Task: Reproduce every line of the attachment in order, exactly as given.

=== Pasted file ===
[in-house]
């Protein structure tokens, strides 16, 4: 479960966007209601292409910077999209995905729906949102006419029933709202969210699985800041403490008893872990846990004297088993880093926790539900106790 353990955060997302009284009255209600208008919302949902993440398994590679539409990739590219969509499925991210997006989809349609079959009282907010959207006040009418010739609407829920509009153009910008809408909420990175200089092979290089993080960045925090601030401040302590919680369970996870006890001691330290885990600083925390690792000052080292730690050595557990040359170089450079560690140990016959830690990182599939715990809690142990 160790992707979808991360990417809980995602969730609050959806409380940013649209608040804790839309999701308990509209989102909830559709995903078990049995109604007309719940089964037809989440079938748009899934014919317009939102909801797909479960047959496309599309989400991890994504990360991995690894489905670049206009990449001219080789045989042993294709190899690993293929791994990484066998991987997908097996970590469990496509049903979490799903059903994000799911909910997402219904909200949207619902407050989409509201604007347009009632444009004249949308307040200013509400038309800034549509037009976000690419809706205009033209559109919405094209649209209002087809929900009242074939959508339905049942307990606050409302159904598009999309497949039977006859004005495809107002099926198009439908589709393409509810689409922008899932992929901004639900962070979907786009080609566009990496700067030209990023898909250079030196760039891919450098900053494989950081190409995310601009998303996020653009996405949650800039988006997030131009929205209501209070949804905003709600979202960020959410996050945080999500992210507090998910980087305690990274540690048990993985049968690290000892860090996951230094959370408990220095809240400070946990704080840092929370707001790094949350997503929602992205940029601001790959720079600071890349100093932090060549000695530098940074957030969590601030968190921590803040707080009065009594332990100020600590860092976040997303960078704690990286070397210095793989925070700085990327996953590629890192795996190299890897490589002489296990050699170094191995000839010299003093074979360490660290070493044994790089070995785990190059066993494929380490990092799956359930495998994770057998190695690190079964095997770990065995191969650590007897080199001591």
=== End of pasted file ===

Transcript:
[in-house]
């Protein structure tokens, strides 16, 4: 479960966007209601292409910077999209995905729906949102006419029933709202969210699985800041403490008893872990846990004297088993880093926790539900106790 353990955060997302009284009255209600208008919302949902993440398994590679539409990739590219969509499925991210997006989809349609079959009282907010959207006040009418010739609407829920509009153009910008809408909420990175200089092979290089993080960045925090601030401040302590919680369970996870006890001691330290885990600083925390690792000052080292730690050595557990040359170089450079560690140990016959830690990182599939715990809690142990 160790992707979808991360990417809980995602969730609050959806409380940013649209608040804790839309999701308990509209989102909830559709995903078990049995109604007309719940089964037809989440079938748009899934014919317009939102909801797909479960047959496309599309989400991890994504990360991995690894489905670049206009990449001219080789045989042993294709190899690993293929791994990484066998991987997908097996970590469990496509049903979490799903059903994000799911909910997402219904909200949207619902407050989409509201604007347009009632444009004249949308307040200013509400038309800034549509037009976000690419809706205009033209559109919405094209649209209002087809929900009242074939959508339905049942307990606050409302159904598009999309497949039977006859004005495809107002099926198009439908589709393409509810689409922008899932992929901004639900962070979907786009080609566009990496700067030209990023898909250079030196760039891919450098900053494989950081190409995310601009998303996020653009996405949650800039988006997030131009929205209501209070949804905003709600979202960020959410996050945080999500992210507090998910980087305690990274540690048990993985049968690290000892860090996951230094959370408990220095809240400070946990704080840092929370707001790094949350997503929602992205940029601001790959720079600071890349100093932090060549000695530098940074957030969590601030968190921590803040707080009065009594332990100020600590860092976040997303960078704690990286070397210095793989925070700085990327996953590629890192795996190299890897490589002489296990050699170094191995000839010299003093074979360490660290070493044994790089070995785990190059066993494929380490990092799956359930495998994770057998190695690190079964095997770990065995191969650590007897080199001591």